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Caldwell Fire balloons to more than 63,000 acres, prompting evacuations

An incident management team is on the scene of a large lightning-caused fire roughly in the southeastern area of Lava Beds National Monument.

Posted: Jul 27, 2020 9:41 AM
Updated: Jul 27, 2020 9:25 PM

TULELAKE, Calif. — A lightning-sparked wildfire straddling Siskiyou and Modoc counties has grown rapidly over the weekend, forcing evacuation orders for parts of the Tulelake area.

The Caldwell Fire — now the largest wildfire in the area — started near Caldwell Butte, roughly in the southeastern area of the Lava Beds National Monument. It continues to spread quickly with the latest update Monday night estimating the fire to be 63,749 acres with 0 percent containment. Growth in all directions has brought it close to homes in multiple communities from Tulelake to Tionesta.

On Friday, fire officials estimated the Caldwell Fire at less than 7,900 acres, underlining the fire's tremendous growth over the weekend.

"Yesterday’s thunderstorms caused strong and erratic outflow winds that contributed to rapid fire spread on the Caldwell Fire," fire officials said on Monday. "The fire burned throughout the night and spread primarily to the north."

Fire officials said that they expected more "unstable conditions" on Monday, with winds expected to create more extreme fire behavior and growth.

By Monday afternoon, the Modoc County Sheriff's Office had ordered a mandatory evacuation for the community of Tionesta, just over the Siskiyou County line west of Highway 139 due to "unstable weather and extreme fire activity."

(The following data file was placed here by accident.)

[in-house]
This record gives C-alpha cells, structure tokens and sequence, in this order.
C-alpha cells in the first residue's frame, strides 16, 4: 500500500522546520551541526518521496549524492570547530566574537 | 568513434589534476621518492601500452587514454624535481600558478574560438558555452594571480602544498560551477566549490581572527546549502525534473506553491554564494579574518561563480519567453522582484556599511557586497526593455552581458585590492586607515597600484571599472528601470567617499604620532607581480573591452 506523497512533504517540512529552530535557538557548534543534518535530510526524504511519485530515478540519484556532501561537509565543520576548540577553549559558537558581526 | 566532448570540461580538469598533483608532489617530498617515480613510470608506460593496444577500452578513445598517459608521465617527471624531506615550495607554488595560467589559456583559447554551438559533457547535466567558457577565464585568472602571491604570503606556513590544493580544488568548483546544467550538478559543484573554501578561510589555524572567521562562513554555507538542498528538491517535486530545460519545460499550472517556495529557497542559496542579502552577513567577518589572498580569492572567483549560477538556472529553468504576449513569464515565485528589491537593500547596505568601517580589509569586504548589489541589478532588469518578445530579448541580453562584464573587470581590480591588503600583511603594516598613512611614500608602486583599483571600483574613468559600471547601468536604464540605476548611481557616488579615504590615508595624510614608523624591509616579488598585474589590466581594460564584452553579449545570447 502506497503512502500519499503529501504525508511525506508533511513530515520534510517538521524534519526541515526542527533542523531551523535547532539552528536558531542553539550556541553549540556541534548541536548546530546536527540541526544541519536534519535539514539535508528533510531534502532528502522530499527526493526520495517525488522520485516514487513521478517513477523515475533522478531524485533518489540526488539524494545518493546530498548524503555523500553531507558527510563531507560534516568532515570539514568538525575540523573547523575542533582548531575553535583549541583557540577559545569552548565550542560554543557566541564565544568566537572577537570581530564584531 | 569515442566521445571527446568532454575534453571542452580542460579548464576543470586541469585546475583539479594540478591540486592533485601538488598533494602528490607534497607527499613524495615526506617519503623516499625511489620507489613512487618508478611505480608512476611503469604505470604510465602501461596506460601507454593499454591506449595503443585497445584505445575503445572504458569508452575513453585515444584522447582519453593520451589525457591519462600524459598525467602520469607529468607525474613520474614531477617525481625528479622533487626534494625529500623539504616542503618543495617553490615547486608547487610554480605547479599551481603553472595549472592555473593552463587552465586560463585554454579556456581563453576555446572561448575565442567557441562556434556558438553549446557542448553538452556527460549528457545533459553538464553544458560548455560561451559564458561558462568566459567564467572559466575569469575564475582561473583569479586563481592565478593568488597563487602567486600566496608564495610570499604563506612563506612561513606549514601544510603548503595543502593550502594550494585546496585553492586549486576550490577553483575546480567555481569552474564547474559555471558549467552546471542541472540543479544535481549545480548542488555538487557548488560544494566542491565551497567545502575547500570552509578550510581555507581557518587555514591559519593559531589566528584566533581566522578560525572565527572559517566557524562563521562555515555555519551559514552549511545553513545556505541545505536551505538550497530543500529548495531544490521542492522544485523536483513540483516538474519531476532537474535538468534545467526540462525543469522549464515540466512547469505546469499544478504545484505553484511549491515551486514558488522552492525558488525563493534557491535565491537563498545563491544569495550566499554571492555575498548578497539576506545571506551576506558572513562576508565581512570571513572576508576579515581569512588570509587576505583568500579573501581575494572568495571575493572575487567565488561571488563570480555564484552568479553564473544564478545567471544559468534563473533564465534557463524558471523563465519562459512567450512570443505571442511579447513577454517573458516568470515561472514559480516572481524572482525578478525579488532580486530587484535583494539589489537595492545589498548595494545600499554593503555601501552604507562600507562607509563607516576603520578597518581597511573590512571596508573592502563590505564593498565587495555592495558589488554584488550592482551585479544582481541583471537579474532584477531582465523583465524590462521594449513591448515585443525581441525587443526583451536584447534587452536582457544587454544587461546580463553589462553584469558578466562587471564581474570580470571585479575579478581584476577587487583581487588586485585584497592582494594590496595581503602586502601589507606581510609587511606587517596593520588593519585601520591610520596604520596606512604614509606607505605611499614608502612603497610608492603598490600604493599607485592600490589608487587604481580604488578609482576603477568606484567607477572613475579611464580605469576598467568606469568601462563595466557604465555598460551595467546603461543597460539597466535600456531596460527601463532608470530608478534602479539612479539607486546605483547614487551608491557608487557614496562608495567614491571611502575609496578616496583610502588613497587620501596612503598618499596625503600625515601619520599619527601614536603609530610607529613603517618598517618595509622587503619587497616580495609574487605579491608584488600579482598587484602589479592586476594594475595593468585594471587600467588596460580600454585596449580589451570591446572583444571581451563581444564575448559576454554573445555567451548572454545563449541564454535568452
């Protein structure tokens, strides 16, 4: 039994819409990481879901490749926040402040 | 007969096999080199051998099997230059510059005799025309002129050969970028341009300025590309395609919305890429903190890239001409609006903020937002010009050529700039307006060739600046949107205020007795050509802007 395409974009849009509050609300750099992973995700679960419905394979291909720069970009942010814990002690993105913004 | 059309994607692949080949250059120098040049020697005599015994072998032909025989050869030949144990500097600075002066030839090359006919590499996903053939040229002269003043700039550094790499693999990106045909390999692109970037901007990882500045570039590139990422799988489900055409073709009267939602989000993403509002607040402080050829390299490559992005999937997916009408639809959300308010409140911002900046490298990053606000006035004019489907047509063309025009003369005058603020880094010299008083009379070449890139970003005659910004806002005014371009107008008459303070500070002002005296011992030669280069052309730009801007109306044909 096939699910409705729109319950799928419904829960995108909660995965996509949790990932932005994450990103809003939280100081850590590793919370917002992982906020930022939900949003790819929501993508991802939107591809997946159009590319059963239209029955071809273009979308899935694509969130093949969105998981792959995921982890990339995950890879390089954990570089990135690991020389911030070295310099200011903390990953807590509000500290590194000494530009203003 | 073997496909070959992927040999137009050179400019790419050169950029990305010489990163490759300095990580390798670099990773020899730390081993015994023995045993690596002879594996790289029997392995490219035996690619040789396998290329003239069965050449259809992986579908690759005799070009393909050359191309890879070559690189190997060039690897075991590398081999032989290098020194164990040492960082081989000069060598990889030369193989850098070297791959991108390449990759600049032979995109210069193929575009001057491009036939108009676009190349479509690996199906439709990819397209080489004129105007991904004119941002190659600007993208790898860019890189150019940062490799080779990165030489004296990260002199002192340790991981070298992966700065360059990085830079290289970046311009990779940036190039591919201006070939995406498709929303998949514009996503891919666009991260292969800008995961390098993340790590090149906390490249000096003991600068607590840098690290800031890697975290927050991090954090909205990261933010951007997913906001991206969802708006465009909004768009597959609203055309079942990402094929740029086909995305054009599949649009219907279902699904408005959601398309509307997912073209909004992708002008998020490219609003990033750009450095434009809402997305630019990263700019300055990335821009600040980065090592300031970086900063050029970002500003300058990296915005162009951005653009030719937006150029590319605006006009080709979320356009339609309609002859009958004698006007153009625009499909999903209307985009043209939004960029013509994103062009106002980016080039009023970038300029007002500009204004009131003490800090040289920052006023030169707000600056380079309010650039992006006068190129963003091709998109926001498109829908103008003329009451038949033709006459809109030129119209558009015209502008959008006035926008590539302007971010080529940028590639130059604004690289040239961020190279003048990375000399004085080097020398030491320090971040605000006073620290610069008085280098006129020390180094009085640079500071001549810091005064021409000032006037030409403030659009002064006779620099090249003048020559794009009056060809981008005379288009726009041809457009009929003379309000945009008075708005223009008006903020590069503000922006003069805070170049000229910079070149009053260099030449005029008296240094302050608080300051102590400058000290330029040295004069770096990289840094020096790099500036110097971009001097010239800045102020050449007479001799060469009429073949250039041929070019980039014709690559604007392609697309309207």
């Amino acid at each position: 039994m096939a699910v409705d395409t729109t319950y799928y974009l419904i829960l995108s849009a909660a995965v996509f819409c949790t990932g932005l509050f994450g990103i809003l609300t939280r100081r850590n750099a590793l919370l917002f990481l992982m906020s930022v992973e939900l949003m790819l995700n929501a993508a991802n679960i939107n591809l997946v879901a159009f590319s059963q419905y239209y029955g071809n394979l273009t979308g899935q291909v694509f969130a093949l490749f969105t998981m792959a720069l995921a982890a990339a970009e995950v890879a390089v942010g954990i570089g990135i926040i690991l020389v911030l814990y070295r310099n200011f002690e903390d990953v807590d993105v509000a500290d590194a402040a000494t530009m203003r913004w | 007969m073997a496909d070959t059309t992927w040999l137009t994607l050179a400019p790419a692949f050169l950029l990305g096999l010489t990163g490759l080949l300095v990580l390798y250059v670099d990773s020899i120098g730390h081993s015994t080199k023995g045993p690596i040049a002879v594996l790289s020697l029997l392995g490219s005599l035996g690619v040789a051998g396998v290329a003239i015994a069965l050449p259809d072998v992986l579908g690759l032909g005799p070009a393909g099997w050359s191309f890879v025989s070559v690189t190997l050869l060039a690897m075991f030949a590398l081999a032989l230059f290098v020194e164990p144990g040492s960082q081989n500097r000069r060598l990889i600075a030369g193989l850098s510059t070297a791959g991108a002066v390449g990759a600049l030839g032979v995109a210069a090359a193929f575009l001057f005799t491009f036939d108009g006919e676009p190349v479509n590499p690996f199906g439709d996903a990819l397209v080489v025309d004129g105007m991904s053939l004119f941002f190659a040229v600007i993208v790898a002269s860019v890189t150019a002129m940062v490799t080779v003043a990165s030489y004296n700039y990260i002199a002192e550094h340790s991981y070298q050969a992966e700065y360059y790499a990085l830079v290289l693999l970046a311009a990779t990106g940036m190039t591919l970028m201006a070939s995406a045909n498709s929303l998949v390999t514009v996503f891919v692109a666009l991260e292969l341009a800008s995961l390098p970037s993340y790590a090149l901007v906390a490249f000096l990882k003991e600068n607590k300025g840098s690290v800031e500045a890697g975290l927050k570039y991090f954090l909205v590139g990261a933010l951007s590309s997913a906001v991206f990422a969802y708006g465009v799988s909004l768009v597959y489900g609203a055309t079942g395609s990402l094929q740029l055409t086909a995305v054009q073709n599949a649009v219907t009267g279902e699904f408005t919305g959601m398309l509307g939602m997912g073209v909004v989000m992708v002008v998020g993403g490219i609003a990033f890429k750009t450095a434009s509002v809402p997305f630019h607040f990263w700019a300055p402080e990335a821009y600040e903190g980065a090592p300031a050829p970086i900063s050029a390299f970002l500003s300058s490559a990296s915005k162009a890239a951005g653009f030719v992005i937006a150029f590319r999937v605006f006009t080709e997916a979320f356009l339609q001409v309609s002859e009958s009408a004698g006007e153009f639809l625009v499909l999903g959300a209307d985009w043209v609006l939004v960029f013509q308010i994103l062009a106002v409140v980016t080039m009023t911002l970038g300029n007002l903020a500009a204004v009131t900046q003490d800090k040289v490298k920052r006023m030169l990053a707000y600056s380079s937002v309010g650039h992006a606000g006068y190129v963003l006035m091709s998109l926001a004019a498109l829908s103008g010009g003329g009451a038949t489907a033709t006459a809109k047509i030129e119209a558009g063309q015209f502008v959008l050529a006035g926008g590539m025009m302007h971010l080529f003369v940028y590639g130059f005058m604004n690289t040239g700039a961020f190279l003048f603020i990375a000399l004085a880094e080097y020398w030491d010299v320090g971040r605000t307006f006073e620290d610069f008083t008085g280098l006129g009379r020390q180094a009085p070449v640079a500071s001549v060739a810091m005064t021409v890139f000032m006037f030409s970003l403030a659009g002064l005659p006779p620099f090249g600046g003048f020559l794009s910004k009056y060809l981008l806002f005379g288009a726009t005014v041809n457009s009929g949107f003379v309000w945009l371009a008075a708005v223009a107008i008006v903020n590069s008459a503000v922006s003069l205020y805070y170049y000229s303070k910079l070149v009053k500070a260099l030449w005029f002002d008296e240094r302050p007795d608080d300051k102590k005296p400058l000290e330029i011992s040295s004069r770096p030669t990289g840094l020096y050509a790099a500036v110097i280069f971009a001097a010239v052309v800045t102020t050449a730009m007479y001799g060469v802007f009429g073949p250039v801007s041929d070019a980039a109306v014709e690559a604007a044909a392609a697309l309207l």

"Fire is active on the west and east sides of the fire," the U.S. Forest Service said. "Fire on the east is approaching Hwy 139. Firefighters are working aggressively to implement control measures and structure protection is in place where needed."

Both the Lava Beds park and the Medicine Lake Recreation Area are under mandatory evacuations due to the Caldwell Fire's spread. The 10 Road, or Lava Beds Road, has been closed since Thursday.

The Forest Service said that the Medicine Lake closure was "out of an abundance of caution" because the fire threatens to cross Forest Service Road 97, which could cut campers off from an exit to the east.

Over the weekend, the Modoc County Sheriff's Office issued mandatory evacuations for some county roads in the Tulelake area south of Highway 139, in addition to evacuation warnings for the Copic, Panhandle, and Peninsula areas south of the highway.

"Firefighters on the north of the fire will prioritize protecting structures in the Tulelake area and construct both direct and indirect containment line," fire officials said. "Crews on the west of the fire will continue work on the secondary containment lines between the fire and the Medicine Lake area."

The U.S. Forest Service called in a Type 2 Incident Management last week for multiple lightning-caused fires in the area, dubbed the July Complex. Most of the other fires in the complex are within Modoc County.

There were at least 15 active fires within the Modoc National Forest, according to fire officials, and most were kept to a small and manageable size. Several of those fires grew beyond initial containment efforts, but have since been fully lined.

The National Weather Service tweeted on Thursday afternoon, saying that it was monitoring a "scary situation" over the Caldwell Fire.

"The smoke has developed into a 'pyrocumulus' and has been generating lightning strikes for the last couple of hours. It will likely continue to do so until sunset," NWS said.

The formation of a pyrocumulus cloud could cause dry lightning strikes — potentially sparking even more fires — and high, erratic winds that cause the wildfire to move and grow in unexpected directions, NWS said.

USFS later said that those erratic winds have caused the fire to spread "in every direction, sometimes all at once."

A smoke plume from the Caldwell Fire is visible even from long distances.

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